FAIR LAWN - Experts say drivers should be aware of how the heat affects gasoline as they fill up at the pumps this summer.

William Paterson University chemistry professor David Snyder says a gallon of gas in in the summer has slightly less mass than in the winter. The higher the temperature rises, the more gasoline can expand. Since gas is sold by volume, that means customers may be getting short-changed.

The fuel in underground storage tanks should be sold to consumers at around 60 degrees. But at a temperature of 75 degrees, drivers could lose a quart of fuel on a 25-gallon fill-up.

While there have been efforts in other states to govern the temperature at which gasoline is sold to customers, there are no such laws in New Jersey.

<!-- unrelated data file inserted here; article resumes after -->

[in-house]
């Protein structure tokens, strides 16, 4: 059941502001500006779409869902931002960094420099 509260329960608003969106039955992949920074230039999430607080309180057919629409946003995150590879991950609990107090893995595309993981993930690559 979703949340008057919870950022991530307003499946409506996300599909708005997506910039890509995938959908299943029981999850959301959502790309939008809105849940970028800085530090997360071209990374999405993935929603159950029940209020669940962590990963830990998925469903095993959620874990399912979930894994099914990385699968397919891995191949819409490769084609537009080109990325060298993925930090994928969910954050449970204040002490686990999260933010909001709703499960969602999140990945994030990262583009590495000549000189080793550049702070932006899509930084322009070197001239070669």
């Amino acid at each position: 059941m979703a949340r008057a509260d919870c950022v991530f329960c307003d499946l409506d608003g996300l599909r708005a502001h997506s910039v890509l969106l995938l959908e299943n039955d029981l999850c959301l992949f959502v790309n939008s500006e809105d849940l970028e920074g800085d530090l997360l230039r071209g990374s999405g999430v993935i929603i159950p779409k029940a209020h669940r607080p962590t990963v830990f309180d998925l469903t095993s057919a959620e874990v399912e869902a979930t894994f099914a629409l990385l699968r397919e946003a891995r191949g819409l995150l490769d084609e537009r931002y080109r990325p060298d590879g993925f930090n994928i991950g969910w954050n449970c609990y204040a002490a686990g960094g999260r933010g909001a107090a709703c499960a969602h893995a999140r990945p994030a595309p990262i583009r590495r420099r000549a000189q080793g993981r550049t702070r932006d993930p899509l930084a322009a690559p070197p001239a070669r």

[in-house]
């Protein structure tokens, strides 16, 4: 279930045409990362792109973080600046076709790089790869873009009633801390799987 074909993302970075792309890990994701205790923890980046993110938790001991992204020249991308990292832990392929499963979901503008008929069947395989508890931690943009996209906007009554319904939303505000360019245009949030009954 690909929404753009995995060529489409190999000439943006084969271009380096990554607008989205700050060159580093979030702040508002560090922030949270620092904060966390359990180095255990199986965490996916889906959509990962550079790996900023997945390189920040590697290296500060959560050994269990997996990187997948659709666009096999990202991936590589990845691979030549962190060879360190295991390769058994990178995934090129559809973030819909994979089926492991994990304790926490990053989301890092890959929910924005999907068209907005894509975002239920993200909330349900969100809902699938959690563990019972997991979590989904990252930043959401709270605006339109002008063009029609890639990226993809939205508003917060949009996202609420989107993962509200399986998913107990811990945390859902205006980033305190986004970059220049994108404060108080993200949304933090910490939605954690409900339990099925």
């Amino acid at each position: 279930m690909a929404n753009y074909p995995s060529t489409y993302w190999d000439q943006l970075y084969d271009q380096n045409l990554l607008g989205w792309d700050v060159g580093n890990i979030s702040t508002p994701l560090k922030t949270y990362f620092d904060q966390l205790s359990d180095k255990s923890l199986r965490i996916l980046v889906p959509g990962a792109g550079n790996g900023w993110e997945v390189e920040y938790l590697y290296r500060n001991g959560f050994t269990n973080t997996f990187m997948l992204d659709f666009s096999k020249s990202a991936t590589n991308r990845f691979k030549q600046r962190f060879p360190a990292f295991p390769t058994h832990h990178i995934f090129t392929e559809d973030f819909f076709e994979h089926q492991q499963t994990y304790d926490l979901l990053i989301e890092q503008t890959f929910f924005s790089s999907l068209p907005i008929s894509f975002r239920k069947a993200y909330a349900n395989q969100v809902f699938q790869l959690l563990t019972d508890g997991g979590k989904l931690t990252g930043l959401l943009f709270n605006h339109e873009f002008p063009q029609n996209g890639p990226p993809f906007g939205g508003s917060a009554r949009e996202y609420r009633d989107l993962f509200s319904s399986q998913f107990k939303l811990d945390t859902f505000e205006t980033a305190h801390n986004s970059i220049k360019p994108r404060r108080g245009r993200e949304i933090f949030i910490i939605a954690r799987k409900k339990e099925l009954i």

At the wholesale level, there are monitors which adjust the cost to account for the fuel's temperature. But at the retail level, there is no such adjustment, officials say.

The good news, experts say, is that car engines run more efficiently during the summer, which can offset the cost of paying for fuel you may not be getting.

The hot fuel issue has sparked lawsuits in several states, where six major oil companies reportedly agreed to a $20 million settlement.

One company, Valero, decided to not pay a settlement, but now posts the actual temperature of the motor fuel at its stations' underground storage tanks in 26 states.